ChattState Becomes Tennessee’s First Certified Bee Campus and 61st in the Nation


Chattanooga State Community College has become the 61st educational institution in the nation and the first campus in Tennessee to be certified as an affiliate of the Bee Campus USA program, designed to marshal the strengths of educational campuses for the benefit of pollinators. Chattanooga State joins more than a hundred other cities and campuses across the country united in improving their landscapes for pollinators.

College students, faculty, administrators, and staff have long been among the nation’s most stalwart champions for sustainable environmental practices
— Dr. Rebecca Ashford, President, ChattState

According to Global Scholars Director Amanda Bennett, students, faculty, and staff across the Chattanooga State campus will be made aware of the importance of pollinators through multiple courses, educational events, and service-learning opportunities. These include, but are not limited to, a movie screening to raise awareness about bees as pollinators, information tables for campus community members to pledge that they will work to be pollinator friendly, and related information incorporated into courses and programs of study.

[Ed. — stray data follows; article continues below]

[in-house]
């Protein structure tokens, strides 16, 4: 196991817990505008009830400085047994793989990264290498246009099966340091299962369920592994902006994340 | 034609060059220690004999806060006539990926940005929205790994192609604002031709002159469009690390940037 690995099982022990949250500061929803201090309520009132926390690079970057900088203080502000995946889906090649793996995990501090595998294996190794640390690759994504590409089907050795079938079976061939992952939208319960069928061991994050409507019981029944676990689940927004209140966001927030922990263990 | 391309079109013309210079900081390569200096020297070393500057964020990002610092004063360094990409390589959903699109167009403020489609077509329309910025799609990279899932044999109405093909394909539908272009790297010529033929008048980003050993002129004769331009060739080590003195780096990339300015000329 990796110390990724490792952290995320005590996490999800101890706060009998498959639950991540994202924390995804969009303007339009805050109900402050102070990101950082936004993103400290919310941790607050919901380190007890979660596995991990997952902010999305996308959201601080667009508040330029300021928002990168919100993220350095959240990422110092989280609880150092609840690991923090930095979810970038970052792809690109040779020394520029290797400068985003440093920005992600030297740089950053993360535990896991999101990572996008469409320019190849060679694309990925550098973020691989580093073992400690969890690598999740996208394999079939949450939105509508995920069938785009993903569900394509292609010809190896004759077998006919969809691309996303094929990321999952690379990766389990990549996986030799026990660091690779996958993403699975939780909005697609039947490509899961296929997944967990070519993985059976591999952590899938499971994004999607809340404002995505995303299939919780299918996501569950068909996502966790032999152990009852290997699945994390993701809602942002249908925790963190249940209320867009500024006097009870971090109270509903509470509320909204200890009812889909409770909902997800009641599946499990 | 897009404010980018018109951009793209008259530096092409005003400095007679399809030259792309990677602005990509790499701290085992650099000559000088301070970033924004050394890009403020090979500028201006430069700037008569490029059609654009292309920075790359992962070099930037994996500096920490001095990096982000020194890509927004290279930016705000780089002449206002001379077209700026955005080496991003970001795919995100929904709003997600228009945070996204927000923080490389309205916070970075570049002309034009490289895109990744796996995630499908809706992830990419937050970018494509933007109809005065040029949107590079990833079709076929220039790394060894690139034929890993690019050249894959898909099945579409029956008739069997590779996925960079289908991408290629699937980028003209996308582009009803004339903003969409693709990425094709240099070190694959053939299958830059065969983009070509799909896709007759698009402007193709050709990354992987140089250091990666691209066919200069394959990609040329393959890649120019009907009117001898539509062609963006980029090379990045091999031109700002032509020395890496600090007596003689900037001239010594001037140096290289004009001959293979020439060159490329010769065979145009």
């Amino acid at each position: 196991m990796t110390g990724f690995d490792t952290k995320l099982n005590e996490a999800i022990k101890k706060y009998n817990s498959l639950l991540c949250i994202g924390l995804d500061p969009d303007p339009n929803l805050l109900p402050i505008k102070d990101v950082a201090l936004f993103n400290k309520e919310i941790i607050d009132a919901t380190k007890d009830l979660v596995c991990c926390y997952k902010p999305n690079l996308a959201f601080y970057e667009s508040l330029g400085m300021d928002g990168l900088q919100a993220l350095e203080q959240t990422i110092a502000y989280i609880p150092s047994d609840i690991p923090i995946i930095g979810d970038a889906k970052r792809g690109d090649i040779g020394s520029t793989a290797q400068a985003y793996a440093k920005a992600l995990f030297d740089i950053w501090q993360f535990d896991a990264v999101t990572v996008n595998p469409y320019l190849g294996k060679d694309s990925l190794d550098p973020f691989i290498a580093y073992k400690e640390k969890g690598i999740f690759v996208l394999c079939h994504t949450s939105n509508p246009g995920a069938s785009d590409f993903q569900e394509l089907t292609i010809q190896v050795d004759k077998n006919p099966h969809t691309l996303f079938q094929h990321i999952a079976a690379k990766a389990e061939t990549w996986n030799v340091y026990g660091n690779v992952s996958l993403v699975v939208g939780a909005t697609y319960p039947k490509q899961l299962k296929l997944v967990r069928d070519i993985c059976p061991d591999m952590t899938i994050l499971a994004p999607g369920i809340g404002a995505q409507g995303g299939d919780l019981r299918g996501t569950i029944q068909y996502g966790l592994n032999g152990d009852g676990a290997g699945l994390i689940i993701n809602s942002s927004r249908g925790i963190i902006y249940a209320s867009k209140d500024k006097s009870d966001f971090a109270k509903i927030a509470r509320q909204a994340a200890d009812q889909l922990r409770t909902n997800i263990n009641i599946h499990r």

Bee City USA and Bee Campus USA are initiatives of the Xerces Society for Invertebrate Conservation, a nonprofit organization based in Portland, Oregon, with offices across the country. Bee City USA’s mission is to galvanize communities and campuses to sustain pollinators by providing them with healthy habitat, rich in a variety of native plants and free of pesticides. Pollinators like bumble bees, sweat bees, mason bees, honey bees, butterflies, moths, beetles, flies, hummingbirds and many others are responsible for the reproduction of almost ninety percent of the world's flowering plant species and one in every three bites of food we consume.

The program aspires to make people more PC—pollinator conscious, that is. If lots of individuals and communities begin planting native, pesticide-free flowering trees, shrubs, and perennials, it will help to sustain many, many species of pollinators.
— Scott Hoffman Black, Executive Director, Xerces